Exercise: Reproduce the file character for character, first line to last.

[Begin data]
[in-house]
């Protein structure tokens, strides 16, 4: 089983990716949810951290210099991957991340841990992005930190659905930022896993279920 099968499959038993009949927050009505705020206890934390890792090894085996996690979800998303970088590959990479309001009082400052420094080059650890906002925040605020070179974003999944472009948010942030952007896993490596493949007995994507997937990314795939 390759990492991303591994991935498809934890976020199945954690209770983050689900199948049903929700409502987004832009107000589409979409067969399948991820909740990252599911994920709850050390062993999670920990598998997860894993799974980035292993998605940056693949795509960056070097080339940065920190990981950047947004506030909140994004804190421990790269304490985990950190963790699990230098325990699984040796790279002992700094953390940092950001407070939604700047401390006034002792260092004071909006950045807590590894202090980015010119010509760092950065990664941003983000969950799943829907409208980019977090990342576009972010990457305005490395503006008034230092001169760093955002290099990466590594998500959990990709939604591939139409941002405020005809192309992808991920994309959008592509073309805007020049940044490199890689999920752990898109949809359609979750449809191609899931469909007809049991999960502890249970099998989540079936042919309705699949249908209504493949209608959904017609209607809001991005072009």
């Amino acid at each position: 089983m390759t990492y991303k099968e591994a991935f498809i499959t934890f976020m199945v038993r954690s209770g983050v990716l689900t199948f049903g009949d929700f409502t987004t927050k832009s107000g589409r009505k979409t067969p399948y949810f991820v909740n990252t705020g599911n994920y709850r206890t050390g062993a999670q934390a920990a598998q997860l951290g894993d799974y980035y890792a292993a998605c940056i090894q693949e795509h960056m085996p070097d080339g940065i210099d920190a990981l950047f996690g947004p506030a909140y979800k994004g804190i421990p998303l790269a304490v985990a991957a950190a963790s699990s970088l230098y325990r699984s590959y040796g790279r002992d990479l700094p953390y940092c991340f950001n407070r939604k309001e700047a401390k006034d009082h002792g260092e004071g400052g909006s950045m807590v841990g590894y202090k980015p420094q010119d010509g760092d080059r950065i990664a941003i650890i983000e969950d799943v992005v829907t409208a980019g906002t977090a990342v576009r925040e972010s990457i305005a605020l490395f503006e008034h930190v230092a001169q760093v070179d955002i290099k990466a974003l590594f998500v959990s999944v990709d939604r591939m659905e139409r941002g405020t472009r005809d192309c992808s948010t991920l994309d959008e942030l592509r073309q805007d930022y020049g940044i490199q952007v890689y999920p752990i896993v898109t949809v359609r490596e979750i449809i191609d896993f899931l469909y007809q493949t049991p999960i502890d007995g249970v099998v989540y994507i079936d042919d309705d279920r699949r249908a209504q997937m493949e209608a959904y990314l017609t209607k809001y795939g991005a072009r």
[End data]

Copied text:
[in-house]
């Protein structure tokens, strides 16, 4: 089983990716949810951290210099991957991340841990992005930190659905930022896993279920 099968499959038993009949927050009505705020206890934390890792090894085996996690979800998303970088590959990479309001009082400052420094080059650890906002925040605020070179974003999944472009948010942030952007896993490596493949007995994507997937990314795939 390759990492991303591994991935498809934890976020199945954690209770983050689900199948049903929700409502987004832009107000589409979409067969399948991820909740990252599911994920709850050390062993999670920990598998997860894993799974980035292993998605940056693949795509960056070097080339940065920190990981950047947004506030909140994004804190421990790269304490985990950190963790699990230098325990699984040796790279002992700094953390940092950001407070939604700047401390006034002792260092004071909006950045807590590894202090980015010119010509760092950065990664941003983000969950799943829907409208980019977090990342576009972010990457305005490395503006008034230092001169760093955002290099990466590594998500959990990709939604591939139409941002405020005809192309992808991920994309959008592509073309805007020049940044490199890689999920752990898109949809359609979750449809191609899931469909007809049991999960502890249970099998989540079936042919309705699949249908209504493949209608959904017609209607809001991005072009």
């Amino acid at each position: 089983m390759t990492y991303k099968e591994a991935f498809i499959t934890f976020m199945v038993r954690s209770g983050v990716l689900t199948f049903g009949d929700f409502t987004t927050k832009s107000g589409r009505k979409t067969p399948y949810f991820v909740n990252t705020g599911n994920y709850r206890t050390g062993a999670q934390a920990a598998q997860l951290g894993d799974y980035y890792a292993a998605c940056i090894q693949e795509h960056m085996p070097d080339g940065i210099d920190a990981l950047f996690g947004p506030a909140y979800k994004g804190i421990p998303l790269a304490v985990a991957a950190a963790s699990s970088l230098y325990r699984s590959y040796g790279r002992d990479l700094p953390y940092c991340f950001n407070r939604k309001e700047a401390k006034d009082h002792g260092e004071g400052g909006s950045m807590v841990g590894y202090k980015p420094q010119d010509g760092d080059r950065i990664a941003i650890i983000e969950d799943v992005v829907t409208a980019g906002t977090a990342v576009r925040e972010s990457i305005a605020l490395f503006e008034h930190v230092a001169q760093v070179d955002i290099k990466a974003l590594f998500v959990s999944v990709d939604r591939m659905e139409r941002g405020t472009r005809d192309c992808s948010t991920l994309d959008e942030l592509r073309q805007d930022y020049g940044i490199q952007v890689y999920p752990i896993v898109t949809v359609r490596e979750i449809i191609d896993f899931l469909y007809q493949t049991p999960i502890d007995g249970v099998v989540y994507i079936d042919d309705d279920r699949r249908a209504q997937m493949e209608a959904y990314l017609t209607k809001y795939g991005a072009r």